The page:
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Columbia Law School Series: Steer Any Diplomatic Conversation by Asking the Right Questions

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Columbia Law School Series: Steer Any Diplomatic Conversation by Asking the Right Questions

Multilateral Diplomacy
The registration is closed.
New York, United States
5 May 2020
Duration of event:
1 Days
Programme Area:
Peace Security and Diplomacy, Peacemaking and Conflict Prevention, Peacekeeping, Multilateral Diplomacy, International Law
Specific Target Audience:
Core Diplomatic Training
No Fee
Event Focal Point Email:
Event Focal Point Contact Number:
The Permanent Mission of Sweden to the United Nations, Columbia Law School
Other Event Details:

Columbia Law School and the United Nations Institute for Training and Research (UNITAR) are pleased to announce the third series of workshops on Conflict Resolution, Mediation and Negotiation.

The workshops will deliver the most rigorous, intellectually engaging, interactive, custom programming for United Nations diplomats. Our individual day-long courses will leverage Columbia’s unparalleled strength in the area of conflict resolution, weaving it in with skills building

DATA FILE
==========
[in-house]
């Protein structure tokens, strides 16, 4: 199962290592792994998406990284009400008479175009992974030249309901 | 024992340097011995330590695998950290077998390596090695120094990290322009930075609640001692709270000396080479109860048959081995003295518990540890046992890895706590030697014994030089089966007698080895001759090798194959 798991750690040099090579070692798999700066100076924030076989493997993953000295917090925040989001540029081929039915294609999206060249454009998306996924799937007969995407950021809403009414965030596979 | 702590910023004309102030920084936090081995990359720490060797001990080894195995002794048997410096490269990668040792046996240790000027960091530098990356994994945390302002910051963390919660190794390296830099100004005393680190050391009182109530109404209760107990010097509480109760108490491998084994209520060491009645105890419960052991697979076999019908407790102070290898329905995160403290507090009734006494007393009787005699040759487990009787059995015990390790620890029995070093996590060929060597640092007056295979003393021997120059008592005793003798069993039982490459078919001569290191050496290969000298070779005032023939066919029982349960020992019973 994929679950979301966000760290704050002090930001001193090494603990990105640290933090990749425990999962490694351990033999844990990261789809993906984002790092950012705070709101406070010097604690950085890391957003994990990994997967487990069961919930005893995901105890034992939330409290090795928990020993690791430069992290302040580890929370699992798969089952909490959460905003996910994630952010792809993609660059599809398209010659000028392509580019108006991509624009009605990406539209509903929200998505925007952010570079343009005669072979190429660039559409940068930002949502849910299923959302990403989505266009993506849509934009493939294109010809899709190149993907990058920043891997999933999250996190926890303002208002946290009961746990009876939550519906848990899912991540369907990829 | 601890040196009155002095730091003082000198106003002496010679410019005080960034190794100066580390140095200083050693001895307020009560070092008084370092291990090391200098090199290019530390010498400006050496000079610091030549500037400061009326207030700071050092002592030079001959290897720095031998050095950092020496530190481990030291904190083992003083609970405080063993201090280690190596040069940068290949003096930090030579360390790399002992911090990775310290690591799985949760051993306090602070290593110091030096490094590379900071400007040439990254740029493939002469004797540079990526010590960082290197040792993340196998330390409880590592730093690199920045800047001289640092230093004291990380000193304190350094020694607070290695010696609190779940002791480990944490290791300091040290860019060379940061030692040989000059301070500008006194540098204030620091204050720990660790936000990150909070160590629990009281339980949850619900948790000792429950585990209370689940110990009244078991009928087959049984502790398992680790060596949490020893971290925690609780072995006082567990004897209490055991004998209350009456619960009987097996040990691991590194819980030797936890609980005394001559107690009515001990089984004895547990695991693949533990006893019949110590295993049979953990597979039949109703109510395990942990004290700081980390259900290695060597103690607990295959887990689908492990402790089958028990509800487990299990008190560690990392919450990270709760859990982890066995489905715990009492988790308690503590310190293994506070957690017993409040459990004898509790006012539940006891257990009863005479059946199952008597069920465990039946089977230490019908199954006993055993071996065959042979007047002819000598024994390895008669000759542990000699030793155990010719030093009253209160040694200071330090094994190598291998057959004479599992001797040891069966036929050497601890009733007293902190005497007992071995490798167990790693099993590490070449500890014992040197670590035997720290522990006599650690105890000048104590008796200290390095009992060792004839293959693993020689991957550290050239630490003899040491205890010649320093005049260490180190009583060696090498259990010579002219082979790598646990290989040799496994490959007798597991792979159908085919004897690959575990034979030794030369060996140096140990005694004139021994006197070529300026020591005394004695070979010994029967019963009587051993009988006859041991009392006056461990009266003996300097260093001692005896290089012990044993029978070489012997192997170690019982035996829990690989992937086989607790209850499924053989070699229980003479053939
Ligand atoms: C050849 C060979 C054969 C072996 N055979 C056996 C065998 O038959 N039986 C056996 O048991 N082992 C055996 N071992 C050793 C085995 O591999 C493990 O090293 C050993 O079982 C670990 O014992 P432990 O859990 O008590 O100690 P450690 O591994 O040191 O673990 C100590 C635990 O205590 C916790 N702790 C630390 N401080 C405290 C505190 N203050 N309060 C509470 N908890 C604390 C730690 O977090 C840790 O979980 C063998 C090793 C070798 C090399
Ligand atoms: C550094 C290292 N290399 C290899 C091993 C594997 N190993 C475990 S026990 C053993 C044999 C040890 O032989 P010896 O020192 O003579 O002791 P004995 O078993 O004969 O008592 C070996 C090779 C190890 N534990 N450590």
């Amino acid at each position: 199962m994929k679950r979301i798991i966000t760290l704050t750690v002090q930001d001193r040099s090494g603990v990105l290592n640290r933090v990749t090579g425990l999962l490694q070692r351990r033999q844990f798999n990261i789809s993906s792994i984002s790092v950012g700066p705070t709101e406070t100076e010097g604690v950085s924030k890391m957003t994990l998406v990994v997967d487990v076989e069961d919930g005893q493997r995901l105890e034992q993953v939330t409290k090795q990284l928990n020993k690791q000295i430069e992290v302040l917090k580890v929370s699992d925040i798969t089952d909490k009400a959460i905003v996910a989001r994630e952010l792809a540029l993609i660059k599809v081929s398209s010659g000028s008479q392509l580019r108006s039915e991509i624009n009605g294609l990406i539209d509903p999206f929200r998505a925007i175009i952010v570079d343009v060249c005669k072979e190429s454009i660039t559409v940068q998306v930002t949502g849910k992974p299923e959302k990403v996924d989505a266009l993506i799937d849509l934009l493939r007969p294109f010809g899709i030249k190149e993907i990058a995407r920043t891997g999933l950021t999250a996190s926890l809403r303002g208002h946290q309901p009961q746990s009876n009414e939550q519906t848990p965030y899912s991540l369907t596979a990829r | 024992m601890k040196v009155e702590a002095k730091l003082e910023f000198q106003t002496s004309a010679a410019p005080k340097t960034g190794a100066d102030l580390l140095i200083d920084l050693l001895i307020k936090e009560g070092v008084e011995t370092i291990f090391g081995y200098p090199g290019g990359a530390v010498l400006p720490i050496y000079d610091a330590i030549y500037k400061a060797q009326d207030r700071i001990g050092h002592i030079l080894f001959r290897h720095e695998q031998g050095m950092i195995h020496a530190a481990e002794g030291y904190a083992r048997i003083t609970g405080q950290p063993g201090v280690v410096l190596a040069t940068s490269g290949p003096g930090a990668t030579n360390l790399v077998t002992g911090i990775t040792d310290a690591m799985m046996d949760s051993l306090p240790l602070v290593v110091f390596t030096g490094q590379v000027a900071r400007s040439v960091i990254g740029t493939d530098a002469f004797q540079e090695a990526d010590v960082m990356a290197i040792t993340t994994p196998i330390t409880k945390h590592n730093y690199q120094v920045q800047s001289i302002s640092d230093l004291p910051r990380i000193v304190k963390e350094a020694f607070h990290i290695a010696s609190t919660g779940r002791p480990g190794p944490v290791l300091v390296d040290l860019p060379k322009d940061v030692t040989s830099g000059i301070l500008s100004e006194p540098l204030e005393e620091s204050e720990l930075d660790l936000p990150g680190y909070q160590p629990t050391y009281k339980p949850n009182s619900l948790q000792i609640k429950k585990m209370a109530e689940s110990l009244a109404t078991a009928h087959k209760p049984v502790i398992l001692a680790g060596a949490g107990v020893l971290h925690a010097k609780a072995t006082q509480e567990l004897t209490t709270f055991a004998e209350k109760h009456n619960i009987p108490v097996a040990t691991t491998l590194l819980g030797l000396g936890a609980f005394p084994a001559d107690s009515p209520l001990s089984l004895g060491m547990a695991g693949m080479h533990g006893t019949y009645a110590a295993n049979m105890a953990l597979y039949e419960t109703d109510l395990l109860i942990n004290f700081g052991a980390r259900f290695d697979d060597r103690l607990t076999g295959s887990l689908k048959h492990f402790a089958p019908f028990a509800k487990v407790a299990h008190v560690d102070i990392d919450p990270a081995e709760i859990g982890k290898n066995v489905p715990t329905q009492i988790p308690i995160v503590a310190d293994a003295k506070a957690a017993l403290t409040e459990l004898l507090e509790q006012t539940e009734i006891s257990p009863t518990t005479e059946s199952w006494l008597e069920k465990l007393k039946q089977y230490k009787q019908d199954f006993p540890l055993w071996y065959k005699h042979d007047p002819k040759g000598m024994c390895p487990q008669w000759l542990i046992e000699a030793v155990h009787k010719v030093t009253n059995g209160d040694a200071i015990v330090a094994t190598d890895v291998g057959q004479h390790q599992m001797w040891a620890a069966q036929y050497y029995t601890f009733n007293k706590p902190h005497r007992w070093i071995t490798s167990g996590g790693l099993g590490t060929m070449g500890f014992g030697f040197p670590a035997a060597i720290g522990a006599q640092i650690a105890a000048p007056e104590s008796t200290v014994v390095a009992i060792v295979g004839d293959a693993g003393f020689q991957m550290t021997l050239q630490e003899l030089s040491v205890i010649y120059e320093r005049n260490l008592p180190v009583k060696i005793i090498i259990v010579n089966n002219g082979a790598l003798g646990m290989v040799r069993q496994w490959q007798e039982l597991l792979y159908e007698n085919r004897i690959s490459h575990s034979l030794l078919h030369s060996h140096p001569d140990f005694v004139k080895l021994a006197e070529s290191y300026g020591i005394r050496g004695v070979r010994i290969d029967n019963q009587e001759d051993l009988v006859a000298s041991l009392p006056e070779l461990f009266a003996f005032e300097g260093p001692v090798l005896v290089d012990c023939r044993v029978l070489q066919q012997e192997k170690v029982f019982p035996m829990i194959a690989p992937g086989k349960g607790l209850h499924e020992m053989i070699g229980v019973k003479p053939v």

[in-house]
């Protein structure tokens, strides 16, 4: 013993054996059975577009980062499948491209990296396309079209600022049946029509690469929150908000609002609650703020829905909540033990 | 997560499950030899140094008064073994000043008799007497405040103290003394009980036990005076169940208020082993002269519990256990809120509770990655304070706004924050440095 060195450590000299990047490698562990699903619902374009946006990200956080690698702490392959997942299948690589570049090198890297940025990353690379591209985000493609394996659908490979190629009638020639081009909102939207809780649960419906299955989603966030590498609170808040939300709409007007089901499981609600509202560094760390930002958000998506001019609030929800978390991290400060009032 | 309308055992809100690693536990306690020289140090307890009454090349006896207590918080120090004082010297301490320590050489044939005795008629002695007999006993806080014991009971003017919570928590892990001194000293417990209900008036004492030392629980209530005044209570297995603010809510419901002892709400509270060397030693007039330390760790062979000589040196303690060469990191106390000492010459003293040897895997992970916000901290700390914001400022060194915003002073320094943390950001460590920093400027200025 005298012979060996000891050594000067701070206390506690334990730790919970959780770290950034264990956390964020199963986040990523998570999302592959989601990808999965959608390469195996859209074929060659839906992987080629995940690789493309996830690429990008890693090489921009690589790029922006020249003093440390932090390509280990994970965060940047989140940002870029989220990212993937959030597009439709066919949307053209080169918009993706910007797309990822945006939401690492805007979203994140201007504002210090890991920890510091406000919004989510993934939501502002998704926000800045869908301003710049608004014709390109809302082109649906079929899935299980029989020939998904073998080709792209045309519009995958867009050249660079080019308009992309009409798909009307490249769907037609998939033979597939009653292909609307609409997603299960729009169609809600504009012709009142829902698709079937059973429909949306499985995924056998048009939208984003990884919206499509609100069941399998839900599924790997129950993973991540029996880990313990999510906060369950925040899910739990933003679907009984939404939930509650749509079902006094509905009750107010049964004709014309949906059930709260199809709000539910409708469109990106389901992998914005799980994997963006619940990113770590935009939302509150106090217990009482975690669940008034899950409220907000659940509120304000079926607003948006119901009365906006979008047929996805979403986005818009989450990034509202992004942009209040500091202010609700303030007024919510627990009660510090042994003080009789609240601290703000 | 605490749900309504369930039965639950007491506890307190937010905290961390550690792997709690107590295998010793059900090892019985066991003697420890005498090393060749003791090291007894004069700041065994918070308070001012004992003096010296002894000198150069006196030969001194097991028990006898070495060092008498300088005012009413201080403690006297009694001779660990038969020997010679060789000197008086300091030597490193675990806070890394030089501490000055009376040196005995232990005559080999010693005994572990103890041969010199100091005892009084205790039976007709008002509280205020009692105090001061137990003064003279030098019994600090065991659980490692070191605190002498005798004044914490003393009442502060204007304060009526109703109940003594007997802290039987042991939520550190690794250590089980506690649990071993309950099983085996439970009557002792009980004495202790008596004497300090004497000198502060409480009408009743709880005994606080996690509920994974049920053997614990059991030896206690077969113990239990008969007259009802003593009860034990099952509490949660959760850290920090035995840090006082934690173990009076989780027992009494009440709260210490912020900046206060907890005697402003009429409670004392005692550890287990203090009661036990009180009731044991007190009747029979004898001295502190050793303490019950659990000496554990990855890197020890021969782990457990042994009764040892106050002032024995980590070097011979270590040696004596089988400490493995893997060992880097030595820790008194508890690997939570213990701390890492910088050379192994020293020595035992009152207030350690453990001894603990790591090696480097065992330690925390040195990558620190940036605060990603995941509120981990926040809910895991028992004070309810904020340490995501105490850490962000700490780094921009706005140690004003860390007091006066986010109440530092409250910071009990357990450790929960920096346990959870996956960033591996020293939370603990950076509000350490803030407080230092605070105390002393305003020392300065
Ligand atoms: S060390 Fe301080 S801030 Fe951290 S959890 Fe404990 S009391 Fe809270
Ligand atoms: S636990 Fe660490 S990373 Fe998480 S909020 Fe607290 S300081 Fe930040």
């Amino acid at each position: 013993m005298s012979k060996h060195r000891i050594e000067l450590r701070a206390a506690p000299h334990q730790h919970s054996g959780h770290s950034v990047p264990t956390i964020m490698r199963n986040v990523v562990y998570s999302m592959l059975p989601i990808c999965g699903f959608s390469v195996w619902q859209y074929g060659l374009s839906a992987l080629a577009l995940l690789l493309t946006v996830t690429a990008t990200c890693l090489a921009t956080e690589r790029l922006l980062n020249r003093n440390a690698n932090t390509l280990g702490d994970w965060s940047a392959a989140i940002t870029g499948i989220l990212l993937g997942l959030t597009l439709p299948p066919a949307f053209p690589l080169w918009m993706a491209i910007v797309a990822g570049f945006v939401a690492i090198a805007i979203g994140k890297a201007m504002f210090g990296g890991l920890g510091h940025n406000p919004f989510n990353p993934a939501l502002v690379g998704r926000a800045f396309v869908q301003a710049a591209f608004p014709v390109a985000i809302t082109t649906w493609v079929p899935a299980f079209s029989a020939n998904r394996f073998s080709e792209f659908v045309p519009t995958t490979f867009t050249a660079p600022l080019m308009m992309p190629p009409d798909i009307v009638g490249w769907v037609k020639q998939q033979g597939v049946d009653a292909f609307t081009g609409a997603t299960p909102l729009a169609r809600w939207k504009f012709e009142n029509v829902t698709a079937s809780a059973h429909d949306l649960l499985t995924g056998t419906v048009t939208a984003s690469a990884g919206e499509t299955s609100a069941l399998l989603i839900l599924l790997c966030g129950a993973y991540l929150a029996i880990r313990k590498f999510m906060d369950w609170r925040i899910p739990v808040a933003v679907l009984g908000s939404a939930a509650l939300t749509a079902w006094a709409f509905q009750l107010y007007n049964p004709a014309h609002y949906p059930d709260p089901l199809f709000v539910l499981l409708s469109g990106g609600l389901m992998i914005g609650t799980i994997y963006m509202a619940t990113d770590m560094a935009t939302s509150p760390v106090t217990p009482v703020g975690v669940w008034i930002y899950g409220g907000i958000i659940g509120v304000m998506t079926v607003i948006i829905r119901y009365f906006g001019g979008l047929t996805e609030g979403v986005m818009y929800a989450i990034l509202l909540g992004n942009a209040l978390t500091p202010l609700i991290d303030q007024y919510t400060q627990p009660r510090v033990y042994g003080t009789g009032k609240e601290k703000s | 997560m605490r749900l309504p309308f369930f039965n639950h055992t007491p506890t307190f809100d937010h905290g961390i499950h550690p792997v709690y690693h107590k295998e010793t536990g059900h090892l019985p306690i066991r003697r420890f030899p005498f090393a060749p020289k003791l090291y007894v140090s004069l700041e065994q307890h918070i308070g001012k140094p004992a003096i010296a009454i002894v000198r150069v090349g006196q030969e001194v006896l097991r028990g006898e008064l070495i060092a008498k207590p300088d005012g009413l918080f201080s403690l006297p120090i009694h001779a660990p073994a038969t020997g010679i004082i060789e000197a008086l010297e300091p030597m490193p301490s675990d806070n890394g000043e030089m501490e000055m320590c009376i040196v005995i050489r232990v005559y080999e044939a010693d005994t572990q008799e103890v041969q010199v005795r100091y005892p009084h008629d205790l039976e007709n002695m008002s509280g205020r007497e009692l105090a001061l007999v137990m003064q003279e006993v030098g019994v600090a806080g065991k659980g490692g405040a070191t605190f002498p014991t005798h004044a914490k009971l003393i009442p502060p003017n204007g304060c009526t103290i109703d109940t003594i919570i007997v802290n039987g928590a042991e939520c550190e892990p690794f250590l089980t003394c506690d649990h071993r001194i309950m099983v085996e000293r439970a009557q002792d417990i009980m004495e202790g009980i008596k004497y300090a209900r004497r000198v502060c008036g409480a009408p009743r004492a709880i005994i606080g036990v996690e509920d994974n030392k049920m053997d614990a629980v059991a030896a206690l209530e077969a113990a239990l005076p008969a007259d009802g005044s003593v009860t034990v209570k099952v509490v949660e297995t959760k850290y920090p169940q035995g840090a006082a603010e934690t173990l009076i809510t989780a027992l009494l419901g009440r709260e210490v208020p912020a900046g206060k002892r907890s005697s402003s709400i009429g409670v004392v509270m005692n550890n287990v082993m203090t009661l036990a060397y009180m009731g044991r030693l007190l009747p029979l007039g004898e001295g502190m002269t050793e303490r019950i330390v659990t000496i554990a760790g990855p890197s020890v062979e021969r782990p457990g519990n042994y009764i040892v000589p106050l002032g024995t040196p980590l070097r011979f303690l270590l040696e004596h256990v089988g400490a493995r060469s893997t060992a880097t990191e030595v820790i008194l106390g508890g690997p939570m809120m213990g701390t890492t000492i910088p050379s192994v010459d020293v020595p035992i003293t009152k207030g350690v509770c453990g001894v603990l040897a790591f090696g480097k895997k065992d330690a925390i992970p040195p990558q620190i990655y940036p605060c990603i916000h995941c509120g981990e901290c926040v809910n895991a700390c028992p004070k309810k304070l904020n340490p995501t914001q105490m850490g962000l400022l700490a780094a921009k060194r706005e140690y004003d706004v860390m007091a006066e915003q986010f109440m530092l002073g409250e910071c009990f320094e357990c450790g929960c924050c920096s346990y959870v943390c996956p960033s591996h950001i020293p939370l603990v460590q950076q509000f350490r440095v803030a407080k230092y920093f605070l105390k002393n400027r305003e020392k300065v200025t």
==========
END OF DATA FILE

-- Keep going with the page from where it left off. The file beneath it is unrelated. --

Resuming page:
programming that acknowledges the 2030 Agenda and Sustainable Development Goals.

The programs are designed for delegates at any level who wish to achieve mastery of negotiation, mediation and multilateral conflict resolution processes, and implement them toward solving the world’s most difficult problems.

Participants may expect:

  • Innovative, multidisciplinary teaching at an equivalent level to that seen in Columbia University and Columbia Law School degree programs
  • Access to the best Columbia Law School faculty and experts
  • Interactive exercises with individual coaching toward greater skills mastery
  • Rigorous programs delivering the latest in theory toward achievement of the 2030 Agenda and Sustainable Development Goals

The Workshop focuses on methods to maximize the effectiveness of the questions we ask during our conversations, avoiding potential misunderstandings and enhancing productivity.

The morning session would include: (i) the most common ways in which people tend to formulate questions, (ii) how to tailor our questions to the information we hope to receive, and (iii) how to use questions to encourage problem-solving.


The afternoon session would build on the morning session and focus on the importance of asking questions that are framed in a neutral and non-judgmental form. The afternoon session of the Workshop will also cover question sequencing techniques commonly used in mediation.

The Workshop will be interactive and will have classroom exercises.

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